First it was the water. Now it’s the food.
The Dominican Republic is doing all it can to prevent an outbreak of cholera already devastating its neighbor, Haiti. It is setting up bleach stop points on its borders, cleaning its rivers and chlorinating its water supply.
But one of its most controversial efforts is one that could have a major impact on a longtime Latin American practice – street vending.
Street vending is big business in Latin America – freshly peeled mangoes and steaks on a stick can be bought on the cheap in open-air markets that dot many streets in the Dominican Republic, and Latin America.
But the Dominican government, after confirming its first case of cholera on Tuesday, is now asking locals and tourists to stay away – urging them not to buy food or drinks from street peddlers because of possible food contamination.
Experts say it’s not surprising the government is taking such drastic steps on food vendors – considering the unsanitary history of food vendors. Unlike the United States, which has stringent rules on food vendors, many Latin America countries basically allow anyone to set up food carts .
“It’s not surprising,” said Jordan Tappero, who leads the CDC team on cholera response in Haiti. “Food vendors often work in urban environments with unhygienic practices – they have food sitting in warm temperatures for many hours which can permit rapid bacterial multiplication.”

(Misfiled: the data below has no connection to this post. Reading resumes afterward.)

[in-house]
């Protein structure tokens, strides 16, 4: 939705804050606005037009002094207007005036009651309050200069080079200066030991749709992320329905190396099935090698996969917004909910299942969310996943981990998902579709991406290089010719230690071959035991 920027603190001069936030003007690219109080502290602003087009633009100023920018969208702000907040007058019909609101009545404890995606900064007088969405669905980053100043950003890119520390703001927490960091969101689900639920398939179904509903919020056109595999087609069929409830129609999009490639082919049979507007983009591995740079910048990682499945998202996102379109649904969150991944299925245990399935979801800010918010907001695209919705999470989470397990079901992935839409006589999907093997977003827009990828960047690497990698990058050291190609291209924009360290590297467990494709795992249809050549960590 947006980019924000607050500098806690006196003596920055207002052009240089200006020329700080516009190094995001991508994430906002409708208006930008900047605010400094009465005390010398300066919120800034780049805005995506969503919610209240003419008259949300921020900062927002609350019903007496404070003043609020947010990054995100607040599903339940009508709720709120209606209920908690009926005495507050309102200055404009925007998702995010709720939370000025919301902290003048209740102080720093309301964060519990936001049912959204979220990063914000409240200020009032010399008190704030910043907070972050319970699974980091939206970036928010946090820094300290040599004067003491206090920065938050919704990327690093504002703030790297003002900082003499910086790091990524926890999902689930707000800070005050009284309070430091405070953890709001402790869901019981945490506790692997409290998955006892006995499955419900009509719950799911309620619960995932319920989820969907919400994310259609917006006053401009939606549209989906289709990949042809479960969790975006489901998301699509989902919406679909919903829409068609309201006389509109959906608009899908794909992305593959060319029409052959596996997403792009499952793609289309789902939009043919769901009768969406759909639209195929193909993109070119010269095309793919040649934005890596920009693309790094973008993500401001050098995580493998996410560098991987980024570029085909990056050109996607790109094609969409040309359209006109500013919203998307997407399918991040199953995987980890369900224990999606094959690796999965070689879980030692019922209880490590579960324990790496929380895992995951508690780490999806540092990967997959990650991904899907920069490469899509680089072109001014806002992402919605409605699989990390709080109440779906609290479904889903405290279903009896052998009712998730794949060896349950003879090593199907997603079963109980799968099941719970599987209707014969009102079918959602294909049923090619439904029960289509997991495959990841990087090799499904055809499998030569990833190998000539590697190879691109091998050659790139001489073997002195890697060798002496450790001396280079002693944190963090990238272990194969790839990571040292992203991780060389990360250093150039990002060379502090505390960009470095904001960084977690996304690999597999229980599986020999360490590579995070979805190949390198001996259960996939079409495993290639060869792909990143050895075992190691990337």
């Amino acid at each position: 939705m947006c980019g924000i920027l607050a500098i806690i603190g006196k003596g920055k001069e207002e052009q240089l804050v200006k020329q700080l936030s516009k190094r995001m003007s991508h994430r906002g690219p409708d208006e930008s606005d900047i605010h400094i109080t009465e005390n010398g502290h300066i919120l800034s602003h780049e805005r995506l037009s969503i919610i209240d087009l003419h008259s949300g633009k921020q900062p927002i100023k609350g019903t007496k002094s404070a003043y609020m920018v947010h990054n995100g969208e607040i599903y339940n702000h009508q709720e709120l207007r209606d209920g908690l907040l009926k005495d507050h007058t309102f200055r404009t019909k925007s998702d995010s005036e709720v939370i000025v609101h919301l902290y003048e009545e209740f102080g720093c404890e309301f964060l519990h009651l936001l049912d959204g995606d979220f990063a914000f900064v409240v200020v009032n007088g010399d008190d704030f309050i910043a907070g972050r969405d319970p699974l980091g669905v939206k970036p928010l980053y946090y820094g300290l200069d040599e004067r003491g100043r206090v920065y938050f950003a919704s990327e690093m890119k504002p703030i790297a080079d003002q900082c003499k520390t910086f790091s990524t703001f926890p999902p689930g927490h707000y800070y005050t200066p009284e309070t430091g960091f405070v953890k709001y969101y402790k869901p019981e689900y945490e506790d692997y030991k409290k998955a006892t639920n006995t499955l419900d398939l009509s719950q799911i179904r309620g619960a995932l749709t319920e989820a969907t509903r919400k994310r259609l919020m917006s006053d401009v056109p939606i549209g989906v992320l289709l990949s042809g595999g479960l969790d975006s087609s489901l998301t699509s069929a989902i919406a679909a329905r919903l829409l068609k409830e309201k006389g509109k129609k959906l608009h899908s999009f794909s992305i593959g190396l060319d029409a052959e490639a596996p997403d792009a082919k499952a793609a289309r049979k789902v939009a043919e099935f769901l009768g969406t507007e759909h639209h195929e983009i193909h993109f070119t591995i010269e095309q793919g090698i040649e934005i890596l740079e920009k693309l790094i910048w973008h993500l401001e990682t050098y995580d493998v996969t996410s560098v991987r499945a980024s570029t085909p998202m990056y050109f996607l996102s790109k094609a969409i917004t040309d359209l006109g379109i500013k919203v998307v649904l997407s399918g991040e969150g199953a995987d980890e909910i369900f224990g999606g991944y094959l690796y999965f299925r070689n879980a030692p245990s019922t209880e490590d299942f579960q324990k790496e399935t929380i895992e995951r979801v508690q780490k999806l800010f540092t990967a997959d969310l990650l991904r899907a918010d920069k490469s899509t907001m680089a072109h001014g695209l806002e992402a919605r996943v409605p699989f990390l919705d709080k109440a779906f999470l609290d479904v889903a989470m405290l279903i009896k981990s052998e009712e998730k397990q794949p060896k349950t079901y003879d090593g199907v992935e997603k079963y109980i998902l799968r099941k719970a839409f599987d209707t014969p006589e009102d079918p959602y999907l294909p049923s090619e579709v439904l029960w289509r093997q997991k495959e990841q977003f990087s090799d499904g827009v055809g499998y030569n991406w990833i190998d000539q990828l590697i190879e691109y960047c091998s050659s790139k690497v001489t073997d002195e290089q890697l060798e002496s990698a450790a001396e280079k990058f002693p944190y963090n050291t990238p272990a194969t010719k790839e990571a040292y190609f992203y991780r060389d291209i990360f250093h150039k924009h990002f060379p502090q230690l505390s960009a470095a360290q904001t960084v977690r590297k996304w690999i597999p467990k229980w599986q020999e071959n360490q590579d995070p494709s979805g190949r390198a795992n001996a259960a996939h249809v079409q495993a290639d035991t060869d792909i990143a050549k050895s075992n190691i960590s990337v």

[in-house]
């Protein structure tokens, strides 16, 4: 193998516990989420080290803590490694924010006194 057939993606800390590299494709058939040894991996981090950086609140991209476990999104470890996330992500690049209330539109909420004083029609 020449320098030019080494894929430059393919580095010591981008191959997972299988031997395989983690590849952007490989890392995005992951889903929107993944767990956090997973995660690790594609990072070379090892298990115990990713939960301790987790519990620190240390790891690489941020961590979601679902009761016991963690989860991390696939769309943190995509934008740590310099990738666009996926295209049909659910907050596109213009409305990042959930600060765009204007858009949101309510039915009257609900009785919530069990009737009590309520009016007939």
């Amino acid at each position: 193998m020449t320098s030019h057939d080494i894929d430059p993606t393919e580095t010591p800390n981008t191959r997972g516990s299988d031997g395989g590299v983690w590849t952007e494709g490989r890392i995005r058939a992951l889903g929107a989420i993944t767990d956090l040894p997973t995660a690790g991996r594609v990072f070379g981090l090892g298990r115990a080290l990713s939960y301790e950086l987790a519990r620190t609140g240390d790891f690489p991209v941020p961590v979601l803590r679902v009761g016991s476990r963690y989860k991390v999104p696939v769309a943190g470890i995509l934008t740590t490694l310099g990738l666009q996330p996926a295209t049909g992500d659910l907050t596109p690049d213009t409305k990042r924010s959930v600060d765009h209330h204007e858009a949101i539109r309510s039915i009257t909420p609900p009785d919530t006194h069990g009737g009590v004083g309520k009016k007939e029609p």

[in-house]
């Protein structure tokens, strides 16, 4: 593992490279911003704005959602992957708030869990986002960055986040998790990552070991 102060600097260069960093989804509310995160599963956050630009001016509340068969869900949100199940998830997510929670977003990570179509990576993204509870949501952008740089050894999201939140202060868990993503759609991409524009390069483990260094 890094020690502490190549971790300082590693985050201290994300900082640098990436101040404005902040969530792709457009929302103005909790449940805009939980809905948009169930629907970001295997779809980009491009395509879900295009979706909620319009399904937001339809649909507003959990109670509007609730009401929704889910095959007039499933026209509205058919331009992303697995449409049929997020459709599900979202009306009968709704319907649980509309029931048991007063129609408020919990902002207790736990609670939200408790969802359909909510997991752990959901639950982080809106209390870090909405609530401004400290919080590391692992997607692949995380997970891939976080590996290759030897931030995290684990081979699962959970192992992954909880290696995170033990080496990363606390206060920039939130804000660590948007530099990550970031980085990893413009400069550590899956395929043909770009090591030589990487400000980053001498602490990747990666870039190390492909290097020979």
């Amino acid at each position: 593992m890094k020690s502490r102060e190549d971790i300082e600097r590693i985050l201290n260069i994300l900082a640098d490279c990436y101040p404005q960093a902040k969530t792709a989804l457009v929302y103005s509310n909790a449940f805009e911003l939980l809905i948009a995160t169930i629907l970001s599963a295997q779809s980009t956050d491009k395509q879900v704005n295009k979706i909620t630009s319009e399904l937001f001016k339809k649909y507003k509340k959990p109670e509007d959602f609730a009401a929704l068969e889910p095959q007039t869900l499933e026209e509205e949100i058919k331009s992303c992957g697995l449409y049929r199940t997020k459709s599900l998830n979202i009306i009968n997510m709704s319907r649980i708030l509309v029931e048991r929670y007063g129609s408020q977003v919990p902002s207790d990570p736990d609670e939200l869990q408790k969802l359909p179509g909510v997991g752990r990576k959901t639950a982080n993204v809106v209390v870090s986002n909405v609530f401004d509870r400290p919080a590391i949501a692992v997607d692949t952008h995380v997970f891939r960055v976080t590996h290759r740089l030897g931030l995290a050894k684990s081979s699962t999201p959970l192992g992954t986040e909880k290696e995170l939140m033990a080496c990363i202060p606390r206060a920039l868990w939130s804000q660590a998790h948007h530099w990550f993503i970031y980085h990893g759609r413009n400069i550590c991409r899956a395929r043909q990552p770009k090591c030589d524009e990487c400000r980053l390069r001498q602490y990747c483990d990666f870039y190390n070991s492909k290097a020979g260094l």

A cholera outbreak in Latin America in 1992 – which killed dozens of people in Brazil and Peru – prompted health officials to crack down on food vendors in those countries.
Food vendors, although not blamed for being the source of the 1992 cholera outbreak, was certainly singled out as a serious risk factor. The countries imposed strict regulations that monitored food vendors to ensure they complied with basic sanitation regulations.
In China, cold food street sales were outright banned for a time following a deadly cholera outbreak in the mid-1990s.
The problem with food vendors, some say, is many don’t follow basic hygiene like washing their hands or using sanitized water for ice chips or freezing food. And people most people with cholera don’t realize they have it – only one in four exhibit symptoms – vendors can spread the disease without realizing they have it.
Also, since they could set up shop anywhere, some park their carts close to sewage plants which exposes the food to contamination.
“Food cart vendors need to receive proper training in soap and water, frequent washing of their hands, and using chlorinated water,” Tappero said, adding that even hot street vending food, if not properly stored or well cooked, may not be safe to eat.